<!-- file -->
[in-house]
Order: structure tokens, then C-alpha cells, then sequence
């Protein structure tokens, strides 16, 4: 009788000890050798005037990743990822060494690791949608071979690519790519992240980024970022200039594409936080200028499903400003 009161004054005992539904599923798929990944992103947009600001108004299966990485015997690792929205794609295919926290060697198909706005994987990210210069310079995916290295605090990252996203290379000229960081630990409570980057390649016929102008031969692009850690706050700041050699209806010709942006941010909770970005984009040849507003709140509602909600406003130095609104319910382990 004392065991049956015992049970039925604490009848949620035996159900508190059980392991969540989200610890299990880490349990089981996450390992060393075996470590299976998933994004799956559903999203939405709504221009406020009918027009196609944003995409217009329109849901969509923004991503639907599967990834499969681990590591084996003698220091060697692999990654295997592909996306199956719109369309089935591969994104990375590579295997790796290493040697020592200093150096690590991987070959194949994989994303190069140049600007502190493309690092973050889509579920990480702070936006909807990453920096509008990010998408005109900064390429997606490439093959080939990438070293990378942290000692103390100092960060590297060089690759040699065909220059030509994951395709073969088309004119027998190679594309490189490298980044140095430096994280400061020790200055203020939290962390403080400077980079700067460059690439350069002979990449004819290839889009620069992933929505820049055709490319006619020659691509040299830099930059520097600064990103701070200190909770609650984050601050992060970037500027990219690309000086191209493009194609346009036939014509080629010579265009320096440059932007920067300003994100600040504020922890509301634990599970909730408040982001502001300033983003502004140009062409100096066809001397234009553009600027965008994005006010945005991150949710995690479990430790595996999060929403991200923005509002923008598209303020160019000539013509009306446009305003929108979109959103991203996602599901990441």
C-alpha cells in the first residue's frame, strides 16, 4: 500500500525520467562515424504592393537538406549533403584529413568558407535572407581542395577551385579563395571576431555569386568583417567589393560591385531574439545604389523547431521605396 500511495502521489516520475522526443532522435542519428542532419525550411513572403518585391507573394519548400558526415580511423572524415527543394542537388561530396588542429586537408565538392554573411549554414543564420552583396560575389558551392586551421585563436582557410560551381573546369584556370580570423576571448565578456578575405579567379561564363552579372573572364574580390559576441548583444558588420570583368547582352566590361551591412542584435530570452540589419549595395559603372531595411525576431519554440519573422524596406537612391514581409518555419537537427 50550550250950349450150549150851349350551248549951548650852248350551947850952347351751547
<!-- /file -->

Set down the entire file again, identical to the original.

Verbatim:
[in-house]
Order: structure tokens, then C-alpha cells, then sequence
């Protein structure tokens, strides 16, 4: 009788000890050798005037990743990822060494690791949608071979690519790519992240980024970022200039594409936080200028499903400003 009161004054005992539904599923798929990944992103947009600001108004299966990485015997690792929205794609295919926290060697198909706005994987990210210069310079995916290295605090990252996203290379000229960081630990409570980057390649016929102008031969692009850690706050700041050699209806010709942006941010909770970005984009040849507003709140509602909600406003130095609104319910382990 004392065991049956015992049970039925604490009848949620035996159900508190059980392991969540989200610890299990880490349990089981996450390992060393075996470590299976998933994004799956559903999203939405709504221009406020009918027009196609944003995409217009329109849901969509923004991503639907599967990834499969681990590591084996003698220091060697692999990654295997592909996306199956719109369309089935591969994104990375590579295997790796290493040697020592200093150096690590991987070959194949994989994303190069140049600007502190493309690092973050889509579920990480702070936006909807990453920096509008990010998408005109900064390429997606490439093959080939990438070293990378942290000692103390100092960060590297060089690759040699065909220059030509994951395709073969088309004119027998190679594309490189490298980044140095430096994280400061020790200055203020939290962390403080400077980079700067460059690439350069002979990449004819290839889009620069992933929505820049055709490319006619020659691509040299830099930059520097600064990103701070200190909770609650984050601050992060970037500027990219690309000086191209493009194609346009036939014509080629010579265009320096440059932007920067300003994100600040504020922890509301634990599970909730408040982001502001300033983003502004140009062409100096066809001397234009553009600027965008994005006010945005991150949710995690479990430790595996999060929403991200923005509002923008598209303020160019000539013509009306446009305003929108979109959103991203996602599901990441």
C-alpha cells in the first residue's frame, strides 16, 4: 500500500525520467562515424504592393537538406549533403584529413568558407535572407581542395577551385579563395571576431555569386568583417567589393560591385531574439545604389523547431521605396 500511495502521489516520475522526443532522435542519428542532419525550411513572403518585391507573394519548400558526415580511423572524415527543394542537388561530396588542429586537408565538392554573411549554414543564420552583396560575389558551392586551421585563436582557410560551381573546369584556370580570423576571448565578456578575405579567379561564363552579372573572364574580390559576441548583444558588420570583368547582352566590361551591412542584435530570452540589419549595395559603372531595411525576431519554440519573422524596406537612391514581409518555419537537427 50550550250950349450150549150851349350551248549951548650852248350551947850952347351751547